Hello! This is Amy McFadden and I am playing Ophelia.  My personal mantra-on stage and off- is “All for one, and one for all!” Being a part of the Pigeon Creek Shakespeare Company fits it perfectly.  The entire company is supportive, everyone has some skill or talent to offer, and we all accept multiple responsibilities. I have happily accepted my roles as actor, event manager and costume crew member. I will not elaborate here on organizing an event or doing my castmates’ laundry, but I will share some of my acting process.

The first step is the text work.  It’s like finding all of the pieces of a puzzle before you start putting it together, and it’s a blast.  This process began the second I got cast, accelerated after the read-thru and initial cast discussions about character, and continues now (our third week). Armed with the clues, truths and tools gleaned from this work, we entered the next phase of the work: ACT-ing.  Moving. Talking.  Hurling myself into interaction with my scenemates.  I held the intellectual detail work in my head, and began the struggle to pull myself out of my brain and into my BODY.

This is the work of communication, PLAY-ing for the audience.  It can feel like a betrayal-when the words resonate as something so lovely and true in my head, but my body isn’t sufficiently marinated in Ophelia yet to properly bring her scenes to the stage. Fortunately, our director, Katherine Mayberry, started our first working rehearsal with a perfect exercise to snap me out of my head.  She sent Scott Lange (Hamlet) and me to improvise a non-verbal exploration of what happened when he came to Ophelia on the  night he talks with is father’s ghost.  (This scene is not in the play, but Ophelia recounts it to her father, Polonius, in II, i.)  Directly after the improvisation, we rehearsed II,i, and then the “Get thee to a nunnery” scene (III,i).  The 10-minute improvised exchange infused my body with Ophelia.  It gave me an emotional starting point, visual- and muscle-memory, and a visceral anchor for Ophelia’s relationship with Hamlet.  It made this early work in the scenes more productive, and gave me my next goals for homework and future rehearsals.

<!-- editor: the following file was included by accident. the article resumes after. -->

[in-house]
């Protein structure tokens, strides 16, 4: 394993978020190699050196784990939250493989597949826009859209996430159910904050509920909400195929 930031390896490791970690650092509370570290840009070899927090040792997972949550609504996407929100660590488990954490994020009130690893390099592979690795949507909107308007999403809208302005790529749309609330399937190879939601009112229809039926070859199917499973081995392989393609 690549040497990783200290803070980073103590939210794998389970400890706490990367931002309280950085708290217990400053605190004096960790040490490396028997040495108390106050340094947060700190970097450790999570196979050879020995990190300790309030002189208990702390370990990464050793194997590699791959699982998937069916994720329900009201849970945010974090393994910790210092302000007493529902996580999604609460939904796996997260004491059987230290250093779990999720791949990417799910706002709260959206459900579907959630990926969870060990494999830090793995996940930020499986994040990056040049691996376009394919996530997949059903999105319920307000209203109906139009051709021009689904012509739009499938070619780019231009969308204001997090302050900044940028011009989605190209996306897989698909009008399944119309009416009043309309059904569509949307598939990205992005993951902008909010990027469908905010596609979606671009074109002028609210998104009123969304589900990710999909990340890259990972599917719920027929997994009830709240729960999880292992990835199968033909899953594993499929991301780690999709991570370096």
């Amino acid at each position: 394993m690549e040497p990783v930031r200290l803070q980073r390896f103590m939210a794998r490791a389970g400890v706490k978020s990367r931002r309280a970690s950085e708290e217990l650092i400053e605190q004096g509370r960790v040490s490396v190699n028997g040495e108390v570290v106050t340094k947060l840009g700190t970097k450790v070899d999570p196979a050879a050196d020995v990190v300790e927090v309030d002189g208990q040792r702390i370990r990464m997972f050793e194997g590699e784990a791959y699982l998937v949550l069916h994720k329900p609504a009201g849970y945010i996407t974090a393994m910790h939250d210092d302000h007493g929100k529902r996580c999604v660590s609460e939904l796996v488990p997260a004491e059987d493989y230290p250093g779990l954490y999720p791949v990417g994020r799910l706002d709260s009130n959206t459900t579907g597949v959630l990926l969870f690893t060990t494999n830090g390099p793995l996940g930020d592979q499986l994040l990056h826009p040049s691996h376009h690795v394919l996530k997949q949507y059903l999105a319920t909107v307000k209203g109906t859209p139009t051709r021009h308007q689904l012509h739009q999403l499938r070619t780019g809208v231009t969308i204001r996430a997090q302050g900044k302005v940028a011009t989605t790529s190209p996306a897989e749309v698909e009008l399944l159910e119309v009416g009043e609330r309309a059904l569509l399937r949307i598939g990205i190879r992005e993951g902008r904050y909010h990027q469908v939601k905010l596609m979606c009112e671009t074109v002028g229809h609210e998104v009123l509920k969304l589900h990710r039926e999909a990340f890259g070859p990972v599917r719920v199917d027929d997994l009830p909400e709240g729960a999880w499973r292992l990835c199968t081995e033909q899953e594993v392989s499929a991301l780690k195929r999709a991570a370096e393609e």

In transition from brain to stage also comes speech. We all know that speech expresses thought, and comes from breath and energy.  I do not always know where that breath and energy should originate, or sit, or how to connect it to Ophelia’s thoughts.  Enter Katherine, again with a tool for me!  The exercise is “Head, Heart, Gut, Groin,” and it helped me to decide where my energy is centered, where to speak from, and how, within a speech or scene, those things transition between the four places.  Some of the choices seem pretty instinctive, but being aware of them for each line is helping me connect my body and my voice.  Work on connecting my thoughts comes next…I can’t wait to see where the next few weeks of rehearsal take us, and what I will learn next about Ophelia!